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Reconstruction Period Research Forum

The More Things Change, the More They Stay Sam

Race Making and Post-Reconstruction Racial Memory
Anthony L. Brown
University of Texas at Austin
Keffrelyn D. Brown
University of Texas at Austin
Explore the
context of race and curriculum for African Americans during post-Reconstruction
and the post-civil rights era.

The growth of the abolitionist movement in the 1800s helped to prompt
an unyielding arsenal of images about African Americans (Drescher,
1990). The use of science and theology supported the normative ideological
belief that African Americans were bred for slavery and incapable
of citizenship (Fredrickson, 1988). From the mid-1800s to the late 1900s,
a persistent and increasing set of ideas surfaced about the uneducable
African American. As Fredrickson (1988) noted, science and theology
played a significant role in circulating ideas about enslavement and inferiority.

These were often connected to a scientific reality housed in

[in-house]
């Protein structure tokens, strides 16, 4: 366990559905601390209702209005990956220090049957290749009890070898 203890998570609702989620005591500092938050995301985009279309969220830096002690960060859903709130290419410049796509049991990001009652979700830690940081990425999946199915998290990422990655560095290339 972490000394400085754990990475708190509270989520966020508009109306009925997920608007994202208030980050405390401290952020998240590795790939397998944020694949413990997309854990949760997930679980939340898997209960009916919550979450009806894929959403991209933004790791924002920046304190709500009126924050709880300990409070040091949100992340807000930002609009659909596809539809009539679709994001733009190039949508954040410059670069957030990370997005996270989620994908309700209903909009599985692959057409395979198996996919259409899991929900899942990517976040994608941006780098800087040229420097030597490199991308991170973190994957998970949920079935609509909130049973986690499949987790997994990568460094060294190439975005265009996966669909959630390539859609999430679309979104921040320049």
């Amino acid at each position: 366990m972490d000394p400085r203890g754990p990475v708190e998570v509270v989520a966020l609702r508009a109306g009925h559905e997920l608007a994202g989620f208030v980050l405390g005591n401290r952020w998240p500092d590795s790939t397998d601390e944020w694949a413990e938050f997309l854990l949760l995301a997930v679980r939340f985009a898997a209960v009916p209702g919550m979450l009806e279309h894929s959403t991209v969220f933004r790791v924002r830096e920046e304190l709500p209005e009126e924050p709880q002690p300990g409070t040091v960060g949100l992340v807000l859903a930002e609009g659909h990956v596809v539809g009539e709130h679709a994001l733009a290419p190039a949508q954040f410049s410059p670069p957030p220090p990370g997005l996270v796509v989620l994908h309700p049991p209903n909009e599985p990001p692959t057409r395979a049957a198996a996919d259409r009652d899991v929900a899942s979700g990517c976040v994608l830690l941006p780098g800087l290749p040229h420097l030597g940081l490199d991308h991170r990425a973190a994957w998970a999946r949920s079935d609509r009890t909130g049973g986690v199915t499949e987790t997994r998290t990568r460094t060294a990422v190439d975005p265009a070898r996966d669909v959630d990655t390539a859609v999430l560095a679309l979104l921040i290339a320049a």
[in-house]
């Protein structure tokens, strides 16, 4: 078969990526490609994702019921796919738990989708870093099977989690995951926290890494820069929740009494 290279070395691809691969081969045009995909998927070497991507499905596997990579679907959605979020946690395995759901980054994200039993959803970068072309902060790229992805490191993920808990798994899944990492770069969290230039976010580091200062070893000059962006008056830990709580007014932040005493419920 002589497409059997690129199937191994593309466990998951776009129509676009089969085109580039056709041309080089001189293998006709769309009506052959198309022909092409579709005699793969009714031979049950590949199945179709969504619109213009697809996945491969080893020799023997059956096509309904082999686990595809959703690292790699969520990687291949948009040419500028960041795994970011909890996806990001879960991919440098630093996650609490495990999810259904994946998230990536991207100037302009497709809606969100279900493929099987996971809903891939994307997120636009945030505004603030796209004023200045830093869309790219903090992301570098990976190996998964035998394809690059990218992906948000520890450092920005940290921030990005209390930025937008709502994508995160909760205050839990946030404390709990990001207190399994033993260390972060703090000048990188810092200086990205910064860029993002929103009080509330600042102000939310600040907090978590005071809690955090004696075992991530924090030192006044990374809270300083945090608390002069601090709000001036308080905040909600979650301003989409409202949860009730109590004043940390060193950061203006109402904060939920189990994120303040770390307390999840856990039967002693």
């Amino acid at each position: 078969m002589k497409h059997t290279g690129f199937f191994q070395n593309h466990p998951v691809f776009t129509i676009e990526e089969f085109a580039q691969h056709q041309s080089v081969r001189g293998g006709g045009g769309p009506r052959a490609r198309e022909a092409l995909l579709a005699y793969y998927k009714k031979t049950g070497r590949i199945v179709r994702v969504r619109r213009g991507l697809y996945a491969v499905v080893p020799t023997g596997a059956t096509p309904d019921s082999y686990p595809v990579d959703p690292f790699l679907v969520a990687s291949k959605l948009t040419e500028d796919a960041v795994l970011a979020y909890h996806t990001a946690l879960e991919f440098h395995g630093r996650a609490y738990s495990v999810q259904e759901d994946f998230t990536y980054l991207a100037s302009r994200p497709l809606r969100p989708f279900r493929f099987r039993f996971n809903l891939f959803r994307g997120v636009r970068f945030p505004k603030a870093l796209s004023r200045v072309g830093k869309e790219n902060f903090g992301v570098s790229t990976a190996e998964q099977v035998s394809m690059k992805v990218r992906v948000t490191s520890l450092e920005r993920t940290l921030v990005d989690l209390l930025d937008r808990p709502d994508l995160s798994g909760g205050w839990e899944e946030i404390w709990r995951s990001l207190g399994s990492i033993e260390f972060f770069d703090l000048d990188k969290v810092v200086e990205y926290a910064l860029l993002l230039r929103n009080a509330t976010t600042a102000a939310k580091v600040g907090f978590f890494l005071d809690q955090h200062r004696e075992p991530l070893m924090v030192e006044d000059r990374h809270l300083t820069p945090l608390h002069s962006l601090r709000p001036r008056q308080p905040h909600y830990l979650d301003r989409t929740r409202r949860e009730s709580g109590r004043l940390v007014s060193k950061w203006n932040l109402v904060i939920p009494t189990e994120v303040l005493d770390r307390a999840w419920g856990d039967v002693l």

either the biological composition of the Black body or the theological
defenses that placed people of African descent in a “natural” state of
enslavement. These kinds of discourses existed in every facet of society,
producing racial images that assigned powerful meanings of Blackness.

However, as S. A. Brown (1933) noted, popular culture also played an
important role in shaping the public imagination about Black people.
It was in the context of popular culture that authors were given great
flexibility to produce erroneous fictions about Black potentialities, politics,
psychology, and beauty.

Messages In This Thread

The More Things Change, the More They Stay Sam
Re: The More Things Change, the More They Stay Sam

18 Dec 2002 :: 14 Nov 2008
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